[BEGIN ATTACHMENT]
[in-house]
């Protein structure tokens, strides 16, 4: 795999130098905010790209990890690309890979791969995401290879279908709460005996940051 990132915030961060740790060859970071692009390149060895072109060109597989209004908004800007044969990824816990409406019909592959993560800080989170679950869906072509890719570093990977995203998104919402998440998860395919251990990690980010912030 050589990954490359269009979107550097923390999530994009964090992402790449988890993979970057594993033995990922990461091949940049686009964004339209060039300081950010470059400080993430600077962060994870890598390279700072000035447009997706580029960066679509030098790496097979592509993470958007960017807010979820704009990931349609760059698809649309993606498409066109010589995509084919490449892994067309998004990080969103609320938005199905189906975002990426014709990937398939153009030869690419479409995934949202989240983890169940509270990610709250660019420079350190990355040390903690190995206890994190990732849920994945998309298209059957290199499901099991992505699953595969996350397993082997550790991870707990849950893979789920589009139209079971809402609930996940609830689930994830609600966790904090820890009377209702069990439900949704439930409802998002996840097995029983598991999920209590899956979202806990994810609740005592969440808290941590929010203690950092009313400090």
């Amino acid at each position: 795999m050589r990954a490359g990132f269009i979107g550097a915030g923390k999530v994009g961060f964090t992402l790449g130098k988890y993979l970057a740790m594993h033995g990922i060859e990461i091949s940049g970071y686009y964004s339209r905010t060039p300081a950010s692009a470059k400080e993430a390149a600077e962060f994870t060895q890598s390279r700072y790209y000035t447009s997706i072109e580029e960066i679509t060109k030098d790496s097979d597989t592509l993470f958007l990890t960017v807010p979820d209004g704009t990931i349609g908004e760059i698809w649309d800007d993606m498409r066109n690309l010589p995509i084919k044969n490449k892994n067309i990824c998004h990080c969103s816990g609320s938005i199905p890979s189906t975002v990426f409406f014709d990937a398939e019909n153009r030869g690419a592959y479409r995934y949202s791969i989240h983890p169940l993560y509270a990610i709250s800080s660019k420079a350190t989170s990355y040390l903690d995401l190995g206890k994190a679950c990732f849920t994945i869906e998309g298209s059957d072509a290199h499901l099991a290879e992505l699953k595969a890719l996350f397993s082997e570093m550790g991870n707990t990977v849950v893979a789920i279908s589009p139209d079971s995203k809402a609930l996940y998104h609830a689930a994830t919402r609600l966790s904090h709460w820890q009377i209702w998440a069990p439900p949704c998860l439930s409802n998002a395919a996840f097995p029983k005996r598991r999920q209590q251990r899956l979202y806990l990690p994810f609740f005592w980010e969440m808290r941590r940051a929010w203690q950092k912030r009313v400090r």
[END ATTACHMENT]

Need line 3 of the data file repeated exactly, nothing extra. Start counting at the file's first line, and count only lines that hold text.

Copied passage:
């Amino acid at each position: 795999m050589r990954a490359g990132f269009i979107g550097a915030g923390k999530v994009g961060f964090t992402l790449g130098k988890y993979l970057a740790m594993h033995g990922i060859e990461i091949s940049g970071y686009y964004s339209r905010t060039p300081a950010s692009a470059k400080e993430a390149a600077e962060f994870t060895q890598s390279r700072y790209y000035t447009s997706i072109e580029e960066i679509t060109k030098d790496s097979d597989t592509l993470f958007l990890t960017v807010p979820d209004g704009t990931i349609g908004e760059i698809w649309d800007d993606m498409r066109n690309l010589p995509i084919k044969n490449k892994n067309i990824c998004h990080c969103s816990g609320s938005i199905p890979s189906t975002v990426f409406f014709d990937a398939e019909n153009r030869g690419a592959y479409r995934y949202s791969i989240h983890p169940l993560y509270a990610i709250s800080s660019k420079a350190t989170s990355y040390l903690d995401l190995g206890k994190a679950c990732f849920t994945i869906e998309g298209s059957d072509a290199h499901l099991a290879e992505l699953k595969a890719l996350f397993s082997e570093m550790g991870n707990t990977v849950v893979a789920i279908s589009p139209d079971s995203k809402a609930l996940y998104h609830a689930a994830t919402r609600l966790s904090h709460w820890q009377i209702w998440a069990p439900p949704c998860l439930s409802n998002a395919a996840f097995p029983k005996r598991r999920q209590q251990r899956l979202y806990l990690p994810f609740f005592w980010e969440m808290r941590r940051a929010w203690q950092k912030r009313v400090r």